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searching for your passion

“Do what you love and you’ll never work a day in your life!” the clichéd saying goes. However, is it really true?

There is a widespread notion in our society that following your passion is the key to a fulfilled and happy life. Well, it turns out this kind of belief is not only a myth but can be very limiting and even dysfunctional.

Your Idea about What Passion is is Probably Wrong

If someone would ask you what your passion is, what would you say? What are you wholeheartedly passionate about? *tick-tock* *tick-tock*…

The truth is, this question is triggering! The majority of people feel pressured to come up with a good answer, and if they don’t, they feel like something is wrong with them. Considering everything society and media constantly feed us, that’s no surprise. We’ve been told that finding our true passion is a secret to a purposeful and joyful life, and if we don’t discover what it is, well… we’re destined to misery. But that’s completely wrong. Actually, the whole concept of passion you can often see in many self-help books, motivational speeches, movies, magazines, and other sources is inaccurate.

The thing with passion is that it’s not something you do; passion is something you feel.

Passion is a full force of your attention and energy that you give to whatever is right in front of you.

– Terri Trespicio

Passion is a feeling you find within yourself.

Yes, it’s true that with some things we’re able to find this feeling more easily than with some others. Cooking or writing can be extremely joyful while doing paperwork in the office can be painfully boring. However, it’s not paperwork itself that makes you feel bored; it’s the way you look at it. If you approach it with curiosity and shift your attention on finding interesting things in paperwork, it becomes so much more enjoyable. Actually, if you focus on becoming better at paperwork over time, it may lead you to becoming passionate about it in the end. That’s because passion is not a destination; it’s developing over time and through life experiences.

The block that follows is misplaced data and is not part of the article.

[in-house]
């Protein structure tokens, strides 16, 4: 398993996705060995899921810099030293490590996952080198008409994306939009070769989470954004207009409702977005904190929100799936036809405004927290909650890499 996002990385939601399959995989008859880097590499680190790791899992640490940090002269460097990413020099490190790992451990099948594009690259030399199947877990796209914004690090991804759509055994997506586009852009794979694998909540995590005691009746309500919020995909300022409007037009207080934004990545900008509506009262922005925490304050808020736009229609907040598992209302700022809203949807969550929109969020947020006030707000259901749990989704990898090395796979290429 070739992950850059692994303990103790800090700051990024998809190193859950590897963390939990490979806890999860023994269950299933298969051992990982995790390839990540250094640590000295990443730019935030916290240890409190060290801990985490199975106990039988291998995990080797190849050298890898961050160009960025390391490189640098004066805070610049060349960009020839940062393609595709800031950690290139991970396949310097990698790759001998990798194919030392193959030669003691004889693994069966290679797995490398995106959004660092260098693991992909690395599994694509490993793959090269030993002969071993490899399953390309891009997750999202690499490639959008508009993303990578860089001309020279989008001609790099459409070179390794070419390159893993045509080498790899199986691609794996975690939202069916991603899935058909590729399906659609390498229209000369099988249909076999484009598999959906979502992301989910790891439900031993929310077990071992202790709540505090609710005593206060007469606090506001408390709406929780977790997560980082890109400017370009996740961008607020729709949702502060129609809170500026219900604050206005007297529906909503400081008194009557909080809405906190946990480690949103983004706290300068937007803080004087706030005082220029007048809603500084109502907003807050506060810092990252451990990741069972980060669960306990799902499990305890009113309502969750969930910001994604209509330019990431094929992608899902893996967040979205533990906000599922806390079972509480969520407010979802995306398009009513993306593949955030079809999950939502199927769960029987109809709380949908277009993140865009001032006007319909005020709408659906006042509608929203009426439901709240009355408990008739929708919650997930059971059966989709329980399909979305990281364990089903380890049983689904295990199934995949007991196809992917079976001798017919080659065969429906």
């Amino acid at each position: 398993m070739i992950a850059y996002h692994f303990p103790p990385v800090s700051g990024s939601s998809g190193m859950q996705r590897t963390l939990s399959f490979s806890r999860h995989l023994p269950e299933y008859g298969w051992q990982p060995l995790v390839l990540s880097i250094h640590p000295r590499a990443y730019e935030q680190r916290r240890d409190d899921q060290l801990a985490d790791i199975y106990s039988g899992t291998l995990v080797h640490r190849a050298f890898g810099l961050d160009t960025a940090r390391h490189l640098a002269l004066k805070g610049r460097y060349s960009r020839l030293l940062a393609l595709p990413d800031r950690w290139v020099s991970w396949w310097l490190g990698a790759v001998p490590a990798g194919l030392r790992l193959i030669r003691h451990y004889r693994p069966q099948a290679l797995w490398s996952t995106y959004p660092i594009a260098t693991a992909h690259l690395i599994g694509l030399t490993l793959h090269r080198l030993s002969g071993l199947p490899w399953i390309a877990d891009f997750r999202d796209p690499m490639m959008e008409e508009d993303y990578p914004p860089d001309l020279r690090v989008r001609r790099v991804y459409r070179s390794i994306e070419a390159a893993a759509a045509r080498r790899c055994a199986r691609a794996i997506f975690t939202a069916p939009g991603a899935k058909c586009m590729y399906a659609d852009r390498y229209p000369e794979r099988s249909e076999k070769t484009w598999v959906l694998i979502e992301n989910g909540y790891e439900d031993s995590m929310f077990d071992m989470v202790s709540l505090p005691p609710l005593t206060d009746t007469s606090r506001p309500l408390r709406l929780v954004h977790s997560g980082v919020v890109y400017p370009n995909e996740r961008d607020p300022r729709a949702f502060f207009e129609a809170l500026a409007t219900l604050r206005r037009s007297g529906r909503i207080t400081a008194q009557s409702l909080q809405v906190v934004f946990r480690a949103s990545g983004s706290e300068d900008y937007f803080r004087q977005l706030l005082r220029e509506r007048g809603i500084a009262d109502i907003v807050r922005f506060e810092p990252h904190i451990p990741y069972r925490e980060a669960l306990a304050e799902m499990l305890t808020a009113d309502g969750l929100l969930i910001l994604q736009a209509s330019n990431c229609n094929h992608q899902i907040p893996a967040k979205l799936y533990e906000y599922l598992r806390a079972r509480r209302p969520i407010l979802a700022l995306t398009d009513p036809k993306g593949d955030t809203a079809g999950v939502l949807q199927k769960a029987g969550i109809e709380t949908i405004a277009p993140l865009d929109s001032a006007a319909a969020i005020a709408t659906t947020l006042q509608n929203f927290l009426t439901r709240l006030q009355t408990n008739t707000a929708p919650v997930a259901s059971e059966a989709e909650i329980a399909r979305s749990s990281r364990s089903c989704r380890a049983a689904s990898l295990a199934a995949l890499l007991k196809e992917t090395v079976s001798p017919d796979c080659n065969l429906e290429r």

find love in what you do

Looking for One and Only Passion = Fixed Mindset and Limited Experiences

One research found that, compared to people who see passion as a developing feeling through activity, individuals who believe people have a relatively fixed passion that just waits to be discovered have a tendency to quit more often when things become difficult or less interesting. That’s because they believe that, when you’re passionate about something, it becomes a boundless source of motivation and, as already mentioned, “you won’t have to work a day in your life anymore”. But that is not true; in any job, even the best one, there are certain things that are not so pleasant or fun. So, when things become difficult, and they will with anything you do at one point, a belief that it must mean “it’s not your true passion” gives you an easy way out.

As the authors of the research say: “Urging people to find their passion may lead them to put all their eggs in one basket but then to drop that basket when it becomes difficult to carry”.

Really, being obsessed with finding your passion can limit your experiences and prevent you from exploring some areas you might be really good at. Moreover, if you believe that once you find your passion it will all be sunshine and rainbows and that you’ll feel motivated all the time, it will almost certainly lead to disappointment after disappointment.

 

Instead of searching for your passion, be passionate!

All this, of course, doesn’t mean that if you know exactly what you’re passionate about, and you’re pursuing it, something is not right. No, if you’re happy with what you do, that’s awesome! That inner sense of excitement is something many people are searching for, and you’ve found it – we’re glad for you! J

For those of you with panical inner screaming: “I don’t know what I’m passionate about!”, know that it’s okay. Nothing is wrong with you. It’s great you don’t know, actually – that gives you the opportunity to explore and see how you can develop your passion. If something you do, let’s say a new job, doesn’t click right away – give it time. Try to become better at it and approach it with an inner sense of enthusiasm and interest.

Pursue your whole life with passion. Give special attention to everyday things, from paying your bills to doing your laundry or working out. Become fascinated by little, ordinary things that surround you. That, and not one special thing that you’re trying to discover, will make for an enjoyable and freeing life you strive for.

stop searching for your passion

Sources:

http://gregorywalton-stanford.weebly.com/uploads/4/9/4/4/49448111/okeefedweckwalton_2018.pdf

https://www.forbes.com/sites/tamiforman/2018/02/14/havent-found-your-passion-stop-worrying-and-do-this-instead/#41f1b3ff1908

 

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